An update on my life

Dear friends,

After my vassa with my dad, I was till (quite deliberately) at a loose end. With no plan in mind, I went to Sydney where, after a couple of days, a voice from the gods (a metaphor voice, if you’re wondering) spoke to me and said, “Go to Bodhinyana!” So I did, and here I am.

It’s lovely to be back and staying with the monks here again. The bush is thin and scrappy, just how it should be; and the kangaroos are, if possible, brassier than ever.

I’m enjoying my between-time, and the monks here are pretty together, so there’s not much for me to do. I’ve been helping out with a little teaching here and there, and spending a lot of time in my kuti practicing. To satisfy my scholarly bent, I’ve been working with the Suttacentral team on an updated version of our Sutta correspondence site. You’ll see the shiny new version soon.

I have started thinking about next year, and I’d like to get back to Sydney regularly. I’m thinking, maybe spend 10 days a month in Sydney giving teachings and so on, and the remainder of the month here. We’ll see.

I’m also looking to get back to some more regular blogging, so hopefully you’ll see a few more articles coming up.

24 thoughts on “An update on my life

  1. Great to hear from you bhante, When you are ready please let us know if there is anything we can do to get a regular meeting group going in Sydney next year.

  2. Good ol’ Bodhinyana to fall back on – where would we be without it….. but I’m not sure its big enough for both you & AB.

    The smart money seems to be on you ending up in Malaysia with your connections – both family & institutional.

    Be interesting to see how it pans out….

    Good to see you back on the blog



  3. Dear Ajahn Sujato,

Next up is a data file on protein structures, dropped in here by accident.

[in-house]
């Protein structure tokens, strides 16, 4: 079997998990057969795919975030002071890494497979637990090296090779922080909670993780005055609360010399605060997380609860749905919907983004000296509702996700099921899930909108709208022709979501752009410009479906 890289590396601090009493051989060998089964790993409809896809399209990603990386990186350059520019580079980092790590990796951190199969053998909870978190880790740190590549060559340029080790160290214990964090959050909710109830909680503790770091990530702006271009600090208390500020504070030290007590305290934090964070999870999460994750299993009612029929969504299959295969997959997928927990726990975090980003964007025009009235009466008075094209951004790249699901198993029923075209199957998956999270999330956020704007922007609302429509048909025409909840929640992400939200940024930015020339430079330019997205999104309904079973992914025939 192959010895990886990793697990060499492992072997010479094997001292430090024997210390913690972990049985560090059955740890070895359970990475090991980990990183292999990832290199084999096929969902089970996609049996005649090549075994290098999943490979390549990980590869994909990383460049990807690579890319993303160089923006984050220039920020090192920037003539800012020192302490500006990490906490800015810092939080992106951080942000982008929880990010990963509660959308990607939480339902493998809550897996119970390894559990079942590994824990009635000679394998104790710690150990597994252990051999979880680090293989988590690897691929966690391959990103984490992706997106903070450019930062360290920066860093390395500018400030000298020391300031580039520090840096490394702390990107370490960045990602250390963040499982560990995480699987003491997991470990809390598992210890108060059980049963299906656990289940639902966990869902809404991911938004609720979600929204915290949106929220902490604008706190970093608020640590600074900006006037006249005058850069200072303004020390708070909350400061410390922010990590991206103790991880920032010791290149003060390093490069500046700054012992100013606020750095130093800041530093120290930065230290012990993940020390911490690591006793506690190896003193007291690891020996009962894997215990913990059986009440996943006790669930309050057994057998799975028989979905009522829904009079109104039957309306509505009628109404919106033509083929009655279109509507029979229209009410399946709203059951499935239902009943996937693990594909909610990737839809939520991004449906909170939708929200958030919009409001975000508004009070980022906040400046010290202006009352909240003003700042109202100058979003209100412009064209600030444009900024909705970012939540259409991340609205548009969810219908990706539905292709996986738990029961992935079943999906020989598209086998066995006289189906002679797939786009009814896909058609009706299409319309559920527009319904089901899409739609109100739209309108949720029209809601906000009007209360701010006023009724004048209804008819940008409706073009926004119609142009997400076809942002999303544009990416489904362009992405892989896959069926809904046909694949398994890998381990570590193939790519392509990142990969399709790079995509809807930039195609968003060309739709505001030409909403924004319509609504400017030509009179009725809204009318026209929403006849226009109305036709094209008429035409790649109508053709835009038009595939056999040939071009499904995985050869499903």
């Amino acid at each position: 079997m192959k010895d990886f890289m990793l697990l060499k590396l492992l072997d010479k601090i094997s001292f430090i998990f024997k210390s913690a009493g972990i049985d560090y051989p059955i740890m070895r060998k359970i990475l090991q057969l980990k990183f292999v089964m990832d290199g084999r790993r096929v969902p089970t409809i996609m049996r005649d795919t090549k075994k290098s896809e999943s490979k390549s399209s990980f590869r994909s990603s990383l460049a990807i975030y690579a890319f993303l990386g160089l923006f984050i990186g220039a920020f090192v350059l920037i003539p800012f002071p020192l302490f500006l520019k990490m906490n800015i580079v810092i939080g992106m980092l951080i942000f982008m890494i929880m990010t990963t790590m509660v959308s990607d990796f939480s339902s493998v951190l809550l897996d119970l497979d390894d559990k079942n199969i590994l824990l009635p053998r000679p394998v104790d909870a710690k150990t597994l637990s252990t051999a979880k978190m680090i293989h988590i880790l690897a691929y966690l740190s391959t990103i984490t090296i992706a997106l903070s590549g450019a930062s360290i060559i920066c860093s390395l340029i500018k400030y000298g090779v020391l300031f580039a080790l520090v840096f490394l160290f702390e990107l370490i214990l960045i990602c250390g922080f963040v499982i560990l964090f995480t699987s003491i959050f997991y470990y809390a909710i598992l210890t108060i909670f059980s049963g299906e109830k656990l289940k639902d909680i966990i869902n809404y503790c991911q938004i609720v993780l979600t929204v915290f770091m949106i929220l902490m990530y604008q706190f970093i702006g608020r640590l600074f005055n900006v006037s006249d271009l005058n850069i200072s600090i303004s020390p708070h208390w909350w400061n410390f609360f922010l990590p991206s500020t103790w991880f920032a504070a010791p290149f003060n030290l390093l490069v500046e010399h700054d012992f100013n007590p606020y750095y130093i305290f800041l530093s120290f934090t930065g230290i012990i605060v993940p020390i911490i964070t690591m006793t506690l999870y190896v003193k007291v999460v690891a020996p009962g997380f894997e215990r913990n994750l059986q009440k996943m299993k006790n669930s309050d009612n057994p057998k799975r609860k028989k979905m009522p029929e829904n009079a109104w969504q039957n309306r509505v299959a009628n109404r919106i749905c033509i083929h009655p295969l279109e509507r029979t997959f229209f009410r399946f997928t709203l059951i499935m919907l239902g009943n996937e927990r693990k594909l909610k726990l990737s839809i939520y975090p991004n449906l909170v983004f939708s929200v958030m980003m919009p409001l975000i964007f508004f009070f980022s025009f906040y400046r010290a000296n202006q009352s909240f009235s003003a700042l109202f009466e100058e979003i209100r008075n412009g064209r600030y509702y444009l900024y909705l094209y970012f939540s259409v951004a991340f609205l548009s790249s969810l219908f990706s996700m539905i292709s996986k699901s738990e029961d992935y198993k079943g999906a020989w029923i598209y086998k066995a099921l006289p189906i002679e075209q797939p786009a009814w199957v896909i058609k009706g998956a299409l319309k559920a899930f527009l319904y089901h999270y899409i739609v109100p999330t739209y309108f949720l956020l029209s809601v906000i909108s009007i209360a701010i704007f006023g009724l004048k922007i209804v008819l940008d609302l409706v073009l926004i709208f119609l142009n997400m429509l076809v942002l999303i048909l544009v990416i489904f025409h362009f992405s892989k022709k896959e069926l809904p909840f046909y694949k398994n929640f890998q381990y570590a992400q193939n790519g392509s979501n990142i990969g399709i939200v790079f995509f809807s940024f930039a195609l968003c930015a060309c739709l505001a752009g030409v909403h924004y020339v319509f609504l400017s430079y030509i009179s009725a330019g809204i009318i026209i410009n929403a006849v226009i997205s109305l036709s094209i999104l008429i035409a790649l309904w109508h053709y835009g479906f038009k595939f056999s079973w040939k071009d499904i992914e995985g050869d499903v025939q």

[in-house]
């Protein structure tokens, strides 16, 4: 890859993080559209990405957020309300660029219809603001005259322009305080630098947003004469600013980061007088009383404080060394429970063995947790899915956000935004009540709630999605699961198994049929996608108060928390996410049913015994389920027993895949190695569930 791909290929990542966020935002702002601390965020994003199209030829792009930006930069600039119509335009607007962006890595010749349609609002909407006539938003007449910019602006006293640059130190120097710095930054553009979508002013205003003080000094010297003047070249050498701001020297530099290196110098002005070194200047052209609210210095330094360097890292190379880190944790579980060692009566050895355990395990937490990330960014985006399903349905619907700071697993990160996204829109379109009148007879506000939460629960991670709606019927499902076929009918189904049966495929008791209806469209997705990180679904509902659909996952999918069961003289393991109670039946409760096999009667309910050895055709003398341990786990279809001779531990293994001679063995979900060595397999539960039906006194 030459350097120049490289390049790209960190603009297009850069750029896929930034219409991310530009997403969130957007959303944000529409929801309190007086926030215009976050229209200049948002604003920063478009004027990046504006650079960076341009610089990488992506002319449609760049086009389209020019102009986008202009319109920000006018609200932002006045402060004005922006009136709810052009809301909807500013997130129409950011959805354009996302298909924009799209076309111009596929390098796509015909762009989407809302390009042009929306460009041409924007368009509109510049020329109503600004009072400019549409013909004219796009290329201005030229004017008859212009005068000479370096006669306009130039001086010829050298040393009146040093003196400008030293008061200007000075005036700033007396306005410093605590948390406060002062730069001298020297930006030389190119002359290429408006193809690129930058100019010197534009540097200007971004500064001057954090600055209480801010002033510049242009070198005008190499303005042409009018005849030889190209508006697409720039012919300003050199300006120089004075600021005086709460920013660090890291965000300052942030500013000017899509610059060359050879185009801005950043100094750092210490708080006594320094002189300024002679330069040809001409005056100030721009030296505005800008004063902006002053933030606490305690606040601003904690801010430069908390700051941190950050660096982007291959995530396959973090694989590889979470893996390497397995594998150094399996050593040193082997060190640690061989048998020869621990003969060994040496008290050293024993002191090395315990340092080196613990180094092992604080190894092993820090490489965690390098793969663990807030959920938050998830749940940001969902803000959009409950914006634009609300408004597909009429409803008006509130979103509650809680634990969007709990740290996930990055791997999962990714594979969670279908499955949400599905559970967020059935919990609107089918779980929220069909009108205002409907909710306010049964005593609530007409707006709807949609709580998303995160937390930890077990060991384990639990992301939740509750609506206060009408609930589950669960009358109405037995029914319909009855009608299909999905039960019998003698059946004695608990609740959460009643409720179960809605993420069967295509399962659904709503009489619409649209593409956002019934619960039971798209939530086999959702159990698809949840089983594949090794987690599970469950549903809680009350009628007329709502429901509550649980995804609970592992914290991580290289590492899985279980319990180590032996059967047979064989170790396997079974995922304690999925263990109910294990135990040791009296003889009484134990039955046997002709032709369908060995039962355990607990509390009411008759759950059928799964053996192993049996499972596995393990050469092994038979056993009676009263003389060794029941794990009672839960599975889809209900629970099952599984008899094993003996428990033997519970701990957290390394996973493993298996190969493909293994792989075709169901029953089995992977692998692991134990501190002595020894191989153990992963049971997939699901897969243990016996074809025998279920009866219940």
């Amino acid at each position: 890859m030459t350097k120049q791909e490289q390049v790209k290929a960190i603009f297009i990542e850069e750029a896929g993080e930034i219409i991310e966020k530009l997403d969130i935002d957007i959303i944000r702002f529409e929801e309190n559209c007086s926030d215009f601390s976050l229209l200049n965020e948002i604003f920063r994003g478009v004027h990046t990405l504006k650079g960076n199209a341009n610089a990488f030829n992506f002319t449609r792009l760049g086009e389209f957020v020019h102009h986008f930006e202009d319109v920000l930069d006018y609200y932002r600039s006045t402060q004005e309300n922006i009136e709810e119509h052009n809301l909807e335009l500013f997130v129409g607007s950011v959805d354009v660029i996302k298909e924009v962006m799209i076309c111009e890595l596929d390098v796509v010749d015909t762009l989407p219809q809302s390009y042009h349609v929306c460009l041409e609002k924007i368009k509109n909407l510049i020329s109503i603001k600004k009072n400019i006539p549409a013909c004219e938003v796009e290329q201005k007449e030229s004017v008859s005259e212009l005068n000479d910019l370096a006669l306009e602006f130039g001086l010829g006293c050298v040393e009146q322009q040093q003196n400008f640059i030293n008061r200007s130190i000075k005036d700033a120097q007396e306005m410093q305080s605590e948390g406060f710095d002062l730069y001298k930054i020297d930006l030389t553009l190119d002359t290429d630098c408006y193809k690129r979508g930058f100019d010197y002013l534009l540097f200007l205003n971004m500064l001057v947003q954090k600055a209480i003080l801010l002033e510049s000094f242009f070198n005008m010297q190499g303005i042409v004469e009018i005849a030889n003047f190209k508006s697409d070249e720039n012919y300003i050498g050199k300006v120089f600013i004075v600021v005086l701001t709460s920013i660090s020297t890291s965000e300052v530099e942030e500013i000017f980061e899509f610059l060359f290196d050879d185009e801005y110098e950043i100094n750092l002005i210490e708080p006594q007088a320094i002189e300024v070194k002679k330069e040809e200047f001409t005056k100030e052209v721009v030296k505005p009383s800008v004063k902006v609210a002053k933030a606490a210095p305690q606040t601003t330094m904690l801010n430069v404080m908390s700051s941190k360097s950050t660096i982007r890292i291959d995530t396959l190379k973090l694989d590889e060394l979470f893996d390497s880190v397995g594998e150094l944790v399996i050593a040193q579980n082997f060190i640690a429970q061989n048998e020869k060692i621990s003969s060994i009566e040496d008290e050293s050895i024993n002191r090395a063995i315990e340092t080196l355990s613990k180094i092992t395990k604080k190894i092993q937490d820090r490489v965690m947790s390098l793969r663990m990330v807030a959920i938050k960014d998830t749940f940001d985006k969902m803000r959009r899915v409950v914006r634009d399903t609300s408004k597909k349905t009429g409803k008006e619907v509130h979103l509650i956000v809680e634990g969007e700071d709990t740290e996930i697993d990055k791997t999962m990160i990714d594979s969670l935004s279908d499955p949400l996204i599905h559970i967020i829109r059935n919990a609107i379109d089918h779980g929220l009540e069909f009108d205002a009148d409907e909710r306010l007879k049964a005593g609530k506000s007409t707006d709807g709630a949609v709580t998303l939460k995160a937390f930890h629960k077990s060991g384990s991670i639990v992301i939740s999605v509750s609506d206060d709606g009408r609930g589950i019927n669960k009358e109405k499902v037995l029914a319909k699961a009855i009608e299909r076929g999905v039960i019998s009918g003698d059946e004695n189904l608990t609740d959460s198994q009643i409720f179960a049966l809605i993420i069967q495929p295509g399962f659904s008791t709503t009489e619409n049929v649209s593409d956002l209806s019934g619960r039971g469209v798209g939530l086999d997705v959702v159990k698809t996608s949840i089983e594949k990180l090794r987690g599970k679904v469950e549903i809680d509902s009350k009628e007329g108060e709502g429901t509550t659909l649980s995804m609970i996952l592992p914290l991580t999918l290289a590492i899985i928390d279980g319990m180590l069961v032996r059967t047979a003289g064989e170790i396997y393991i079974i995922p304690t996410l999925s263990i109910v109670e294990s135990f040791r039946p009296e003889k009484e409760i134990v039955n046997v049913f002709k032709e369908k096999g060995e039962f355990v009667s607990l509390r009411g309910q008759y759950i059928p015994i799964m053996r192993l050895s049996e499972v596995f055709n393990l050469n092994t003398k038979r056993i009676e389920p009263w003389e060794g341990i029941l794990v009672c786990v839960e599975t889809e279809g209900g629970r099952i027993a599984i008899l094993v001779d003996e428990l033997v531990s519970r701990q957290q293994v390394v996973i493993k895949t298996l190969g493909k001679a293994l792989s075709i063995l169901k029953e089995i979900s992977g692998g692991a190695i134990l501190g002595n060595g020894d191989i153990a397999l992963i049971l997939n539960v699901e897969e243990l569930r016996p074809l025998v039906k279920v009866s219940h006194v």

Glad to see you back blogging. Khun Veera, Ajahn Chatchai’s Kapiya, has asked about the latest developments on your whereabouts. We, in Thailand, hope to see you one day. I’ll be more than happy to be your interpreter if your Thai gets a bit rusty. 🙂

    And I’m particularly glad that you may choose Bodhinyana as your homeport. I hope to pay respect to you in person in April.

    With great respect,


  4. Dear Bhante,

    Nice to hear from you again.

    S.H just found the tip from you yesterday. A bit slow, had been distracted with so many things.
    Appreciate the tip. Hope is getting brighter soon.

    Much metta

  5. Dear Bhante Sujato,

    On the Suttacentral website all the links to the Pali texts seem to be dead (Forbidden). Could this be fixed somehow?



    • Hi Roni,

      Thanks for noticing! Actually, the problem is with the source we use for SuutaCentral, the Dhamma Society’s World Tipitaka. The entire network of sites has been down for several months. They say they have been hacked, and will restore service ASAP. Meanwhile, however, SuttaCentral is looking at other options, including hosting our own version of the Pali texts.